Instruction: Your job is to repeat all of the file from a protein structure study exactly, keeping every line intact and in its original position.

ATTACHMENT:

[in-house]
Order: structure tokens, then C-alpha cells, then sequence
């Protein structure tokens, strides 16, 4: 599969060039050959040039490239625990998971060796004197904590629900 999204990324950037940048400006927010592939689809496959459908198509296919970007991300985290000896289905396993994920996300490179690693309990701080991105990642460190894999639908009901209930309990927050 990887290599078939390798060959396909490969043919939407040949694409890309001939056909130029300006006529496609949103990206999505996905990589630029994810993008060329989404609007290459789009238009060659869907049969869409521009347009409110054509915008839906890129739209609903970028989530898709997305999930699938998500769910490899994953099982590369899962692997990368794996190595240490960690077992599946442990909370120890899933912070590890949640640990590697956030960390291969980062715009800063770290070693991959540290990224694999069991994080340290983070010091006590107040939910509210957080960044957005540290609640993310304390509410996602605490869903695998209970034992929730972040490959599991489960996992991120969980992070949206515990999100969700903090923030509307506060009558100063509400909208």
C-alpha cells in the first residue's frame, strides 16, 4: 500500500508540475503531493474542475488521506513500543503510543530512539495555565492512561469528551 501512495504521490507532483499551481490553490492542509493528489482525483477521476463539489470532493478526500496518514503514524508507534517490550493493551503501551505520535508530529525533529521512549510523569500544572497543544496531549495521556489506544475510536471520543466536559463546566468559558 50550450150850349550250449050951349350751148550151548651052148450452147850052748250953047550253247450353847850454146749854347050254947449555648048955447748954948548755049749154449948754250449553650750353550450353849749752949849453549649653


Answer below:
[in-house]
Order: structure tokens, then C-alpha cells, then sequence
């Protein structure tokens, strides 16, 4: 599969060039050959040039490239625990998971060796004197904590629900 999204990324950037940048400006927010592939689809496959459908198509296919970007991300985290000896289905396993994920996300490179690693309990701080991105990642460190894999639908009901209930309990927050 990887290599078939390798060959396909490969043919939407040949694409890309001939056909130029300006006529496609949103990206999505996905990589630029994810993008060329989404609007290459789009238009060659869907049969869409521009347009409110054509915008839906890129739209609903970028989530898709997305999930699938998500769910490899994953099982590369899962692997990368794996190595240490960690077992599946442990909370120890899933912070590890949640640990590697956030960390291969980062715009800063770290070693991959540290990224694999069991994080340290983070010091006590107040939910509210957080960044957005540290609640993310304390509410996602605490869903695998209970034992929730972040490959599991489960996992991120969980992070949206515990999100969700903090923030509307506060009558100063509400909208």
C-alpha cells in the first residue's frame, strides 16, 4: 500500500508540475503531493474542475488521506513500543503510543530512539495555565492512561469528551 501512495504521490507532483499551481490553490492542509493528489482525483477521476463539489470532493478526500496518514503514524508507534517490550493493551503501551505520535508530529525533529521512549510523569500544572497543544496531549495521556489506544475510536471520543466536559463546566468559558 50550450150850349550250449050951349350751148550151548651052148450452147850052748250953047550253247450353847850454146749854347050254947449555648048955447748954948548755049749154449948754250449553650750353550450353849749752949849453549649653